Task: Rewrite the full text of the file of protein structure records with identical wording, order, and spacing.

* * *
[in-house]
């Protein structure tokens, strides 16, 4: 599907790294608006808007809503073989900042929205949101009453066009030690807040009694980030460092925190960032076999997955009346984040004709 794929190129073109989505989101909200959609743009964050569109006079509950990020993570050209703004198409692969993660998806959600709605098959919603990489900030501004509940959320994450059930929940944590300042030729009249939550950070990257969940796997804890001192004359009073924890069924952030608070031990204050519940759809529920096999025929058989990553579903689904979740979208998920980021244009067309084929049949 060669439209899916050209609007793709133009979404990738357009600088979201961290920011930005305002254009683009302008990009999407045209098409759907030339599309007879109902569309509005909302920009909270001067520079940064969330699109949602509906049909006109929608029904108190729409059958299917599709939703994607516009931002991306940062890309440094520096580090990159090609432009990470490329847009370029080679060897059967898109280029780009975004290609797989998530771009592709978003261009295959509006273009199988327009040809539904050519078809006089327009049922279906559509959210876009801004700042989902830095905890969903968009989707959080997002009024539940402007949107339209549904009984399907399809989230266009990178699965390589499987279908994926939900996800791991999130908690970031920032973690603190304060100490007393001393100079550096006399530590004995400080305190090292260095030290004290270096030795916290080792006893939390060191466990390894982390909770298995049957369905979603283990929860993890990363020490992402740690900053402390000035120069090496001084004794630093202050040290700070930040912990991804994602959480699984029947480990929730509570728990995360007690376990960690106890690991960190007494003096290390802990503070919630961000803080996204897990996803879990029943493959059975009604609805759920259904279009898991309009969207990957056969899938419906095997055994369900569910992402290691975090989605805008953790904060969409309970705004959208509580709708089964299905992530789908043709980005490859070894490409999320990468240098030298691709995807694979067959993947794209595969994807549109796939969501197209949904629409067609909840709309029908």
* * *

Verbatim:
[in-house]
């Protein structure tokens, strides 16, 4: 599907790294608006808007809503073989900042929205949101009453066009030690807040009694980030460092925190960032076999997955009346984040004709 794929190129073109989505989101909200959609743009964050569109006079509950990020993570050209703004198409692969993660998806959600709605098959919603990489900030501004509940959320994450059930929940944590300042030729009249939550950070990257969940796997804890001192004359009073924890069924952030608070031990204050519940759809529920096999025929058989990553579903689904979740979208998920980021244009067309084929049949 060669439209899916050209609007793709133009979404990738357009600088979201961290920011930005305002254009683009302008990009999407045209098409759907030339599309007879109902569309509005909302920009909270001067520079940064969330699109949602509906049909006109929608029904108190729409059958299917599709939703994607516009931002991306940062890309440094520096580090990159090609432009990470490329847009370029080679060897059967898109280029780009975004290609797989998530771009592709978003261009295959509006273009199988327009040809539904050519078809006089327009049922279906559509959210876009801004700042989902830095905890969903968009989707959080997002009024539940402007949107339209549904009984399907399809989230266009990178699965390589499987279908994926939900996800791991999130908690970031920032973690603190304060100490007393001393100079550096006399530590004995400080305190090292260095030290004290270096030795916290080792006893939390060191466990390894982390909770298995049957369905979603283990929860993890990363020490992402740690900053402390000035120069090496001084004794630093202050040290700070930040912990991804994602959480699984029947480990929730509570728990995360007690376990960690106890690991960190007494003096290390802990503070919630961000803080996204897990996803879990029943493959059975009604609805759920259904279009898991309009969207990957056969899938419906095997055994369900569910992402290691975090989605805008953790904060969409309970705004959208509580709708089964299905992530789908043709980005490859070894490409999320990468240098030298691709995807694979067959993947794209595969994807549109796939969501197209949904629409067609909840709309029908």